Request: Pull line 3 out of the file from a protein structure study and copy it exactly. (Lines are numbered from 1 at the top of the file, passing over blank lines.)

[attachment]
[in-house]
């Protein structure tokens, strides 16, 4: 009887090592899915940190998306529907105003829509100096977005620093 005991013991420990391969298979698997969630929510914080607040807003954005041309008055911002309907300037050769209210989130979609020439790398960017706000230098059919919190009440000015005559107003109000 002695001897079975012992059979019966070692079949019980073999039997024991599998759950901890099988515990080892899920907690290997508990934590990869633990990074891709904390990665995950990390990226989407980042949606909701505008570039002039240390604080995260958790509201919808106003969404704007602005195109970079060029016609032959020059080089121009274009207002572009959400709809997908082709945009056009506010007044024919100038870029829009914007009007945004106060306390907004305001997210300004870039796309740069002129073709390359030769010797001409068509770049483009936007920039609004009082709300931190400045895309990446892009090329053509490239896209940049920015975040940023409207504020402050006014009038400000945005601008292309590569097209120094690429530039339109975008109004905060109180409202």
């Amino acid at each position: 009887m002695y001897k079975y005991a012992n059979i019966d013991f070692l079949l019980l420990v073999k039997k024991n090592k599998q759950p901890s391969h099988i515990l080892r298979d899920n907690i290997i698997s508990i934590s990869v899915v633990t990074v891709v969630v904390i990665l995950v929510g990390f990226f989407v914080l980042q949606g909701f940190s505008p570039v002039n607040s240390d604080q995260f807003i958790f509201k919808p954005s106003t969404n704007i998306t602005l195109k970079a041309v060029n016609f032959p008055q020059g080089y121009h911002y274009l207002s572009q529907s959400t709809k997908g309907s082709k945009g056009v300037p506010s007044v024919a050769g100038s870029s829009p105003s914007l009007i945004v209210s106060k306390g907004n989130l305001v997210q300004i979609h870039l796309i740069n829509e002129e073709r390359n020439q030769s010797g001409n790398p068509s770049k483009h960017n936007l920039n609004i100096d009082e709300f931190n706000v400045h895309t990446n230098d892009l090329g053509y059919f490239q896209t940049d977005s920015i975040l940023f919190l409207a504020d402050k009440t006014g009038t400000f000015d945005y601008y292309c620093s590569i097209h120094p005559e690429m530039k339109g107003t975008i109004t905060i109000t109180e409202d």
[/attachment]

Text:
């Amino acid at each position: 009887m002695y001897k079975y005991a012992n059979i019966d013991f070692l079949l019980l420990v073999k039997k024991n090592k599998q759950p901890s391969h099988i515990l080892r298979d899920n907690i290997i698997s508990i934590s990869v899915v633990t990074v891709v969630v904390i990665l995950v929510g990390f990226f989407v914080l980042q949606g909701f940190s505008p570039v002039n607040s240390d604080q995260f807003i958790f509201k919808p954005s106003t969404n704007i998306t602005l195109k970079a041309v060029n016609f032959p008055q020059g080089y121009h911002y274009l207002s572009q529907s959400t709809k997908g309907s082709k945009g056009v300037p506010s007044v024919a050769g100038s870029s829009p105003s914007l009007i945004v209210s106060k306390g907004n989130l305001v997210q300004i979609h870039l796309i740069n829509e002129e073709r390359n020439q030769s010797g001409n790398p068509s770049k483009h960017n936007l920039n609004i100096d009082e709300f931190n706000v400045h895309t990446n230098d892009l090329g053509y059919f490239q896209t940049d977005s920015i975040l940023f919190l409207a504020d402050k009440t006014g009038t400000f000015d945005y601008y292309c620093s590569i097209h120094p005559e690429m530039k339109g107003t975008i109004t905060i109000t109180e409202d």